The Open Meeting:
A Web-Based System for Conferencing and Collaboration

Roger Hurwitz and John C. Mallery
Intelligent Information Infrastructure Project
Artificial Intelligence Laboratory
Massachusetts Institute of Technology

November 7, 1995

Proceedings of The Fourth International Conference on The World Wide Web, Boston: MIT, 10:30 am Tuesday December 12, 1995.

Abstract: An asynchronous collaboration system was developed for Vice President AL Gore's Open Meeting on the National Performance Review. The system supported a large online meeting with over 4000 participants and successfully achieved all its design goals. A theory for managing wide-area collaboration guided the implementation as it extended an earlier system developed to publish electronic documents. It provided users access over SMTP and HTTP to hypertext synthesized from an object database and structured with knowledge representation techniques, including a light-weight semantics based on argument connectives. The users participated in policy planning as they discussed, evaluated, and critiqued recommendations by linking their comments to points in the evolving policy hypertext. These policy conversations were structured according to a link grammar that constrained the types of comments which could be attached in specific discourse contexts. Persistent actions enforced constraints on man-machine tasks, such as moderation workflow. Timely delivery of newly moderated comments kept the conversation gain at a level comparable to tightly-focused mailing lists threading out from specific points in the hypertext. After reviewing the architecture and performance of the system in this Open Meeting, the paper closes with discussion of lessons learned and suggestions for future research.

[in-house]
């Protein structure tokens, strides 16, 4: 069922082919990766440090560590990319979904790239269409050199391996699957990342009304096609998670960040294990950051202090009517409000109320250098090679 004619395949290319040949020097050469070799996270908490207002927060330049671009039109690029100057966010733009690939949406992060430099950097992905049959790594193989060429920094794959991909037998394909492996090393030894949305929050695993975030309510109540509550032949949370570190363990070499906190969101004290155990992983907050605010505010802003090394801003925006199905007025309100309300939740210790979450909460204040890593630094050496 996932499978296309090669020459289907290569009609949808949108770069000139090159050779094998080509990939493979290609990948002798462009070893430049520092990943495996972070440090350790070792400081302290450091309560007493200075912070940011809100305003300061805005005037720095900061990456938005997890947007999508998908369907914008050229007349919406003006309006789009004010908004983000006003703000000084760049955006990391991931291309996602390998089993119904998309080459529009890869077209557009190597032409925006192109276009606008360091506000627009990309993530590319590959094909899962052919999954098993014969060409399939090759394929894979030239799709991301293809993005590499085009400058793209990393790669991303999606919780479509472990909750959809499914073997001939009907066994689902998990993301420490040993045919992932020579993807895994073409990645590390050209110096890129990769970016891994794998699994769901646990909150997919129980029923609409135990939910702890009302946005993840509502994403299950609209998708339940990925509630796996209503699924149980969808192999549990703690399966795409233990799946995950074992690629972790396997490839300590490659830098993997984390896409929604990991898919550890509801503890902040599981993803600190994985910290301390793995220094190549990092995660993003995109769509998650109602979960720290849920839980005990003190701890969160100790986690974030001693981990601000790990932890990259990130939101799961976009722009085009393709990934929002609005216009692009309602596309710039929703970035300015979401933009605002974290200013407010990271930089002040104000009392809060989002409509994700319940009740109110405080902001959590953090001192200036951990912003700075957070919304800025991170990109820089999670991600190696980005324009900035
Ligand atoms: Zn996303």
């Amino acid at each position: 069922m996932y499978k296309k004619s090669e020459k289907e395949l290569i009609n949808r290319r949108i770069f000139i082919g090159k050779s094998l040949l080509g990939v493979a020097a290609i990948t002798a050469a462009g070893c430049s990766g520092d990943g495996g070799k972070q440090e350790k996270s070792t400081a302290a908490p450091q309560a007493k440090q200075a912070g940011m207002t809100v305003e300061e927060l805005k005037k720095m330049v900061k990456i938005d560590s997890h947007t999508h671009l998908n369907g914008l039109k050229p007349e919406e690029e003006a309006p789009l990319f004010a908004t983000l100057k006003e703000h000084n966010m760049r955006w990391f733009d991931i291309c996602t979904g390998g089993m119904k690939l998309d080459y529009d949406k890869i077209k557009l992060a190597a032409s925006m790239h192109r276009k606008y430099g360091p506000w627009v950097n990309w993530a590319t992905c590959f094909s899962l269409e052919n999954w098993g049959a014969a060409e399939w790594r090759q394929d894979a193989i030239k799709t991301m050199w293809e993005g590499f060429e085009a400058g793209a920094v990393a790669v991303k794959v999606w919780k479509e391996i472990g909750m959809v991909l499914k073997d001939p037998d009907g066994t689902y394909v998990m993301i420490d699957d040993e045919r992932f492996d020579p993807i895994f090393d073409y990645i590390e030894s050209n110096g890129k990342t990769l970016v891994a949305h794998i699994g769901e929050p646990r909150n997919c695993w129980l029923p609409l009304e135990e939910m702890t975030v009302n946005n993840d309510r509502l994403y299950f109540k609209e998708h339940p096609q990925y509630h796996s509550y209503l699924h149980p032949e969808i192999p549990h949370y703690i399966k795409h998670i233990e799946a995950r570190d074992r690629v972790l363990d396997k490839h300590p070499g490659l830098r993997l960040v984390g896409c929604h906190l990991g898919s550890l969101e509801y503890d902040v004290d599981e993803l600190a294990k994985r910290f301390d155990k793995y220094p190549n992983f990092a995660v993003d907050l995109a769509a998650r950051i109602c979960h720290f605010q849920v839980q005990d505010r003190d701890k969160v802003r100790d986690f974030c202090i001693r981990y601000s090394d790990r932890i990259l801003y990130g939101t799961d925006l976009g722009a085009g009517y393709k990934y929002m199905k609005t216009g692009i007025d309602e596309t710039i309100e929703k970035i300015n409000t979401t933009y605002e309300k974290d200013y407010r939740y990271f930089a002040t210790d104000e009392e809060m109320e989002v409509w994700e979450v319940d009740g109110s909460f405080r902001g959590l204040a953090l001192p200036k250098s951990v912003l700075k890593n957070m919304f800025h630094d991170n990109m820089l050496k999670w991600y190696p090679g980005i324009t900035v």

Keywords: Collaboration, Form Processing, HTTP, Information Access, Link Grammar, National Performance Review, Organization Theory, Persistent Actions, Semantic Network, SMTP, Surveys, Typed Links, URN, White House, World Wide Web.